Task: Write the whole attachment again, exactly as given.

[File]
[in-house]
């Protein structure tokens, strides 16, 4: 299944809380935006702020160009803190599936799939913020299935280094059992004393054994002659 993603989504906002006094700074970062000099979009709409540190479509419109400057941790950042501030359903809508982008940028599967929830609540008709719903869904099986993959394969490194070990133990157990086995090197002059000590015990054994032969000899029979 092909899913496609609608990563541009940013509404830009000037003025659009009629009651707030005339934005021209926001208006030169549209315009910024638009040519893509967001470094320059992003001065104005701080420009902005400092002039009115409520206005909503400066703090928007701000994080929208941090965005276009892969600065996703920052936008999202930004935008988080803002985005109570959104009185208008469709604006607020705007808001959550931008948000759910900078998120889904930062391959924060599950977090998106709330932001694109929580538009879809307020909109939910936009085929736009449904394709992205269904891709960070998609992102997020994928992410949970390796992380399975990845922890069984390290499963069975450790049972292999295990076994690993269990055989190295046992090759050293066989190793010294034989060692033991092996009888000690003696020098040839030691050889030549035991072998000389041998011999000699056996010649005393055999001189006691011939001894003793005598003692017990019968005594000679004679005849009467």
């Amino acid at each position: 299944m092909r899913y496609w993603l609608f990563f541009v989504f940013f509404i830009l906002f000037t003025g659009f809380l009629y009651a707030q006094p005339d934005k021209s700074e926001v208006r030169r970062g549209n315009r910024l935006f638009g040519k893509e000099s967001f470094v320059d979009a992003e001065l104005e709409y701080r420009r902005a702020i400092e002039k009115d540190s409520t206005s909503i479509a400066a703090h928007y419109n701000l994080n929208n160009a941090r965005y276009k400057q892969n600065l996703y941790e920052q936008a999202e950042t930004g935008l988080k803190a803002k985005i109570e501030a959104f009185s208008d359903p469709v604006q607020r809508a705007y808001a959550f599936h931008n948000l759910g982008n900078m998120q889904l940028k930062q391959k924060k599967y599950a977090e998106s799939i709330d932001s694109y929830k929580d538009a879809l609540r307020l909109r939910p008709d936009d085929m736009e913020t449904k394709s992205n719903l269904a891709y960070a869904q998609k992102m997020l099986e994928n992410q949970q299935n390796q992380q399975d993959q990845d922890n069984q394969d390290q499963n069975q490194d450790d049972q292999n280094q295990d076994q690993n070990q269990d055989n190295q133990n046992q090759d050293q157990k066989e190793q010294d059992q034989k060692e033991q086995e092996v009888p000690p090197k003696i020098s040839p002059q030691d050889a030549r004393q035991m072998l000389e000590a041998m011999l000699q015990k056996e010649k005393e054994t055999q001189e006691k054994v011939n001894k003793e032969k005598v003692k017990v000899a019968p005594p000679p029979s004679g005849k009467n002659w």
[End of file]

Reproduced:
[in-house]
């Protein structure tokens, strides 16, 4: 299944809380935006702020160009803190599936799939913020299935280094059992004393054994002659 993603989504906002006094700074970062000099979009709409540190479509419109400057941790950042501030359903809508982008940028599967929830609540008709719903869904099986993959394969490194070990133990157990086995090197002059000590015990054994032969000899029979 092909899913496609609608990563541009940013509404830009000037003025659009009629009651707030005339934005021209926001208006030169549209315009910024638009040519893509967001470094320059992003001065104005701080420009902005400092002039009115409520206005909503400066703090928007701000994080929208941090965005276009892969600065996703920052936008999202930004935008988080803002985005109570959104009185208008469709604006607020705007808001959550931008948000759910900078998120889904930062391959924060599950977090998106709330932001694109929580538009879809307020909109939910936009085929736009449904394709992205269904891709960070998609992102997020994928992410949970390796992380399975990845922890069984390290499963069975450790049972292999295990076994690993269990055989190295046992090759050293066989190793010294034989060692033991092996009888000690003696020098040839030691050889030549035991072998000389041998011999000699056996010649005393055999001189006691011939001894003793005598003692017990019968005594000679004679005849009467």
């Amino acid at each position: 299944m092909r899913y496609w993603l609608f990563f541009v989504f940013f509404i830009l906002f000037t003025g659009f809380l009629y009651a707030q006094p005339d934005k021209s700074e926001v208006r030169r970062g549209n315009r910024l935006f638009g040519k893509e000099s967001f470094v320059d979009a992003e001065l104005e709409y701080r420009r902005a702020i400092e002039k009115d540190s409520t206005s909503i479509a400066a703090h928007y419109n701000l994080n929208n160009a941090r965005y276009k400057q892969n600065l996703y941790e920052q936008a999202e950042t930004g935008l988080k803190a803002k985005i109570e501030a959104f009185s208008d359903p469709v604006q607020r809508a705007y808001a959550f599936h931008n948000l759910g982008n900078m998120q889904l940028k930062q391959k924060k599967y599950a977090e998106s799939i709330d932001s694109y929830k929580d538009a879809l609540r307020l909109r939910p008709d936009d085929m736009e913020t449904k394709s992205n719903l269904a891709y960070a869904q998609k992102m997020l099986e994928n992410q949970q299935n390796q992380q399975d993959q990845d922890n069984q394969d390290q499963n069975q490194d450790d049972q292999n280094q295990d076994q690993n070990q269990d055989n190295q133990n046992q090759d050293q157990k066989e190793q010294d059992q034989k060692e033991q086995e092996v009888p000690p090197k003696i020098s040839p002059q030691d050889a030549r004393q035991m072998l000389e000590a041998m011999l000699q015990k056996e010649k005393e054994t055999q001189e006691k054994v011939n001894k003793e032969k005598v003692k017990v000899a019968p005594p000679p029979s004679g005849k009467n002659w």